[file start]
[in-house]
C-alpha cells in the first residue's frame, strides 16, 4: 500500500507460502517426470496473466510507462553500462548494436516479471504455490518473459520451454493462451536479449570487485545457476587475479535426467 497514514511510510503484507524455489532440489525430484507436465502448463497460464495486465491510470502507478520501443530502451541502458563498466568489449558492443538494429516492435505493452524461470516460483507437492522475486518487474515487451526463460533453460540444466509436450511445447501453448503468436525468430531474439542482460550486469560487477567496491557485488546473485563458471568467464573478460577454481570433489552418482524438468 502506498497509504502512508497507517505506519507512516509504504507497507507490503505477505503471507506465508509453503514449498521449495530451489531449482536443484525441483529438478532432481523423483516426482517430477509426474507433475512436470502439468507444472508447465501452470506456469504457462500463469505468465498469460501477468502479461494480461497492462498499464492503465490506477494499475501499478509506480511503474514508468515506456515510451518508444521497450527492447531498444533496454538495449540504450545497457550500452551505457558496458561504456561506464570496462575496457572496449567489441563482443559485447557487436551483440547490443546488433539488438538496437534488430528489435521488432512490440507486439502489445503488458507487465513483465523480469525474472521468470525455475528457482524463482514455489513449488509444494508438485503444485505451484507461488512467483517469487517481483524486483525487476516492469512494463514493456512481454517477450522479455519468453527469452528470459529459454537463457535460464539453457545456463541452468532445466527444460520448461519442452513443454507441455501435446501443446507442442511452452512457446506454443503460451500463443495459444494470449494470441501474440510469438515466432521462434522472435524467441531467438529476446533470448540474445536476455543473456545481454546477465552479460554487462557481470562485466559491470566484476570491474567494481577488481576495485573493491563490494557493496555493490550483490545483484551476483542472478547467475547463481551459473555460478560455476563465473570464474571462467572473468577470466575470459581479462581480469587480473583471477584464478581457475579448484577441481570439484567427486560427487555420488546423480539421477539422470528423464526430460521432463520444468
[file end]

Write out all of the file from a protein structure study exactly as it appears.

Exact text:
[in-house]
C-alpha cells in the first residue's frame, strides 16, 4: 500500500507460502517426470496473466510507462553500462548494436516479471504455490518473459520451454493462451536479449570487485545457476587475479535426467 497514514511510510503484507524455489532440489525430484507436465502448463497460464495486465491510470502507478520501443530502451541502458563498466568489449558492443538494429516492435505493452524461470516460483507437492522475486518487474515487451526463460533453460540444466509436450511445447501453448503468436525468430531474439542482460550486469560487477567496491557485488546473485563458471568467464573478460577454481570433489552418482524438468 502506498497509504502512508497507517505506519507512516509504504507497507507490503505477505503471507506465508509453503514449498521449495530451489531449482536443484525441483529438478532432481523423483516426482517430477509426474507433475512436470502439468507444472508447465501452470506456469504457462500463469505468465498469460501477468502479461494480461497492462498499464492503465490506477494499475501499478509506480511503474514508468515506456515510451518508444521497450527492447531498444533496454538495449540504450545497457550500452551505457558496458561504456561506464570496462575496457572496449567489441563482443559485447557487436551483440547490443546488433539488438538496437534488430528489435521488432512490440507486439502489445503488458507487465513483465523480469525474472521468470525455475528457482524463482514455489513449488509444494508438485503444485505451484507461488512467483517469487517481483524486483525487476516492469512494463514493456512481454517477450522479455519468453527469452528470459529459454537463457535460464539453457545456463541452468532445466527444460520448461519442452513443454507441455501435446501443446507442442511452452512457446506454443503460451500463443495459444494470449494470441501474440510469438515466432521462434522472435524467441531467438529476446533470448540474445536476455543473456545481454546477465552479460554487462557481470562485466559491470566484476570491474567494481577488481576495485573493491563490494557493496555493490550483490545483484551476483542472478547467475547463481551459473555460478560455476563465473570464474571462467572473468577470466575470459581479462581480469587480473583471477584464478581457475579448484577441481570439484567427486560427487555420488546423480539421477539422470528423464526430460521432463520444468